Thomas Kail : that’s well said. I mean, we, you know, when we decided that this was something that-that might feel right, Disney, you know, who were planning on this coming out 15 months later, made a pipeline that was quite long, very short. and sort of put all hands on deck with us, and it just felt like an opportunity to, you know, to lower the barrier to entry. to try join this moment where not only are there no Hamilton, but there’s no live performance. There’s no concerts. There’s no Broadway. There’s no regional theater. and so the fact that this was something that captured what it felt like to be in a theater in June of 2016, a-all of sudden became an extra virtue, because it’s a reminder of what it’s like to sit in a-a-sit in a room with a group of people you’ve never met and-and have that experience.
Q: Well, that’s incredible. Well again, thank you very much, because I’m beyond excited about it, and so many people watching and who will watch it are gonna get an amazing treat. I’m gonna ask a couple members of the cast about this part too, because this is about to go to a global audience. So I’m just curious for you guys what you’re excited about, about the fact that again, an entire group of people, some of whom who’ve maybe never even heard the cast alb are gonna get to experience this for the first time. And I’ll start with you, Daveed. What are you excited about for folks getting to see it in this form?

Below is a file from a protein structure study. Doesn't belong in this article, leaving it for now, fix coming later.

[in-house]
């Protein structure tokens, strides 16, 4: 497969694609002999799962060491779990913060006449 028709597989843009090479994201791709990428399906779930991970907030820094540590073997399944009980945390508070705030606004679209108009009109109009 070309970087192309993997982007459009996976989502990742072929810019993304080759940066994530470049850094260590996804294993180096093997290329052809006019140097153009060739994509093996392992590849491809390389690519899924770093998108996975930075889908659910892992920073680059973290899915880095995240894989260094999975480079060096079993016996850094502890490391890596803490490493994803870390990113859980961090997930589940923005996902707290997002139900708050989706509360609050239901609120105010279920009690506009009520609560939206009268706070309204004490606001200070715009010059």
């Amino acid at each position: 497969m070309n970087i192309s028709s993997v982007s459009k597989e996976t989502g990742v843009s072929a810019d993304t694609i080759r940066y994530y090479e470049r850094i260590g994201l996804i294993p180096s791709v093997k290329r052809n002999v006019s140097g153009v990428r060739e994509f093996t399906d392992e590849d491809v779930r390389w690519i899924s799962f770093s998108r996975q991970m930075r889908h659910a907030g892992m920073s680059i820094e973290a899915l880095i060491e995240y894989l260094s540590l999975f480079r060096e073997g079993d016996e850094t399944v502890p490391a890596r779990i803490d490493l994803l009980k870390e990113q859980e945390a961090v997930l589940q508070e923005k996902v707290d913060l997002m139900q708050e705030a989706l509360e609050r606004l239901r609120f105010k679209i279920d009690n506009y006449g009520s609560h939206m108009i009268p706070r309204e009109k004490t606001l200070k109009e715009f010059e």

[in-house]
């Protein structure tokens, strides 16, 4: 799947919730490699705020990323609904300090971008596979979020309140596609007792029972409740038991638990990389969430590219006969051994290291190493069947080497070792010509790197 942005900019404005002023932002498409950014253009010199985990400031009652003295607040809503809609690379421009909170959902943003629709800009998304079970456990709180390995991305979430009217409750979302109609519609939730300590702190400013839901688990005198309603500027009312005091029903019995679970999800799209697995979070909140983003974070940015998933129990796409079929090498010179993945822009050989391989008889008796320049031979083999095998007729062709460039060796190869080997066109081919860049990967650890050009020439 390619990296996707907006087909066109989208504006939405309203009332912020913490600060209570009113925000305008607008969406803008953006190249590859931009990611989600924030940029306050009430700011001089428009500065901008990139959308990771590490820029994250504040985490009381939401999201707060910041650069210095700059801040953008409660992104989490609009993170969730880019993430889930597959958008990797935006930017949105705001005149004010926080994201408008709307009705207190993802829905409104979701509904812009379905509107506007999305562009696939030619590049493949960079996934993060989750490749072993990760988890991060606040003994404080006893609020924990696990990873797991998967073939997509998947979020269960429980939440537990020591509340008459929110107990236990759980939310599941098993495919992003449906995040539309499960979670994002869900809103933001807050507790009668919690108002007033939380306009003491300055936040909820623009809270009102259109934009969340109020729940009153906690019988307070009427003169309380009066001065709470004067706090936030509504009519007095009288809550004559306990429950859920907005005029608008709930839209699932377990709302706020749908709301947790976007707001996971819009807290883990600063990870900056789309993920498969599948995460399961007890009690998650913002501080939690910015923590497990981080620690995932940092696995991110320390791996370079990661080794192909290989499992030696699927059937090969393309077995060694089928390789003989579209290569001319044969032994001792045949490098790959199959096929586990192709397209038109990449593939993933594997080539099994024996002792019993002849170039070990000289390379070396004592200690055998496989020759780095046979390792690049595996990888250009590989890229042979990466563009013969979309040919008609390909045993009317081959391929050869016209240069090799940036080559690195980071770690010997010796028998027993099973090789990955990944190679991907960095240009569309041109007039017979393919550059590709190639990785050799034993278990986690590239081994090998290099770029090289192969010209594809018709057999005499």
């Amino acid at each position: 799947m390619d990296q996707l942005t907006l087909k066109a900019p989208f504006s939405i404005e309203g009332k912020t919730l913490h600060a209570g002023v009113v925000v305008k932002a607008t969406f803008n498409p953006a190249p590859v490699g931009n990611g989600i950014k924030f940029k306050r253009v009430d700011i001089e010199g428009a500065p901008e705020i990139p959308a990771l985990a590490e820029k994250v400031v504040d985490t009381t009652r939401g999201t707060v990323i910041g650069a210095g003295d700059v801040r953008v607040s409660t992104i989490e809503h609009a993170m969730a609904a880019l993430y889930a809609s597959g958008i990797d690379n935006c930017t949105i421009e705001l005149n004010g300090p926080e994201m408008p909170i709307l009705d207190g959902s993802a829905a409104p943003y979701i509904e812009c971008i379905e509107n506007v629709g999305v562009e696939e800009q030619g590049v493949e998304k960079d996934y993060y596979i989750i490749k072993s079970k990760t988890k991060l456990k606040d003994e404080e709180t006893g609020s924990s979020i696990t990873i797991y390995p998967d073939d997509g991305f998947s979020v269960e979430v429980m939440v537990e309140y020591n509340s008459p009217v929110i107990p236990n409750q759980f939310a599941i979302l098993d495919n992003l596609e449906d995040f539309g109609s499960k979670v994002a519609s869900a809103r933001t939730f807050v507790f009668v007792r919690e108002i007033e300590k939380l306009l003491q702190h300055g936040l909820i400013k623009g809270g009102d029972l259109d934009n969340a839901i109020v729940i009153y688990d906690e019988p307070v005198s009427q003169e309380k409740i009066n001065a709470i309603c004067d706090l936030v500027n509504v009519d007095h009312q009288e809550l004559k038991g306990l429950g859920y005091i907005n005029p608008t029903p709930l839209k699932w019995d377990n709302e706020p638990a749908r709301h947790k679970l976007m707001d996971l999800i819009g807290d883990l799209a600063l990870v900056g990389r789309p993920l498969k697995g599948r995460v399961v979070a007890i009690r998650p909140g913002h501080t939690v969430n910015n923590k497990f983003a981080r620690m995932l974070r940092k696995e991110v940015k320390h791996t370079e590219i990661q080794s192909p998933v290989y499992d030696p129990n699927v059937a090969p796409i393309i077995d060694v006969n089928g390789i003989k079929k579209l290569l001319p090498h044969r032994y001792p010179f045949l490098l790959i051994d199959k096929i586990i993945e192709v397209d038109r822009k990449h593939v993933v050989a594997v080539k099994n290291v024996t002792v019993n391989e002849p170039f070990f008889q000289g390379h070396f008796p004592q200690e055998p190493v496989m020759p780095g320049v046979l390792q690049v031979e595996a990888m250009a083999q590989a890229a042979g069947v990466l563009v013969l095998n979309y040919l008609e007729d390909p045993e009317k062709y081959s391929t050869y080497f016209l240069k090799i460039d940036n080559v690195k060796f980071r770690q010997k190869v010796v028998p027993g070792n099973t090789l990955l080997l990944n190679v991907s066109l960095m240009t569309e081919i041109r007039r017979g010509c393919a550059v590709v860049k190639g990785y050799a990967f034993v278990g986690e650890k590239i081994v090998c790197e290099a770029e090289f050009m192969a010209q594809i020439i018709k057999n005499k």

Daveed Diggs : I think one of the-one of the things that we were always running up against on Broadway, and we only, you know, this group only ever did it on Broadway, is-is how prohibitive Broadway was for a lot of people. folks just could not afford the ticket. And if even you could, or even if there was a way to, there are only so many seats. and we were, you know, as a-as a company and an entity, in constant battle with the resale market and all like trying to do things just to get people to see the show. Lin and Tommy had the brilliant idea of blocking off the street to bring Hamilton to as many people as possible just to get i-in on the-the-the [eye?] above it, a little bit. but still, that-Broadway is Broadway, and this is a way for-to-as-as Tommy and Lin said, to really democratize the process a little bit and get, folks who couldn’t see it in to see it. And I-I know those were conversations we were always having as a group, and so it is-there’s something nice about this group being able to have that. I-I-it makes me feel good that this show is going to be able to be seen by a lot of people, because we spent so much time spinning our wheels on how to get this show seen by more people.
Q: Renee, I’m gonna ask you the same question. What you’re excited about kno-knowing it’s going out to the world.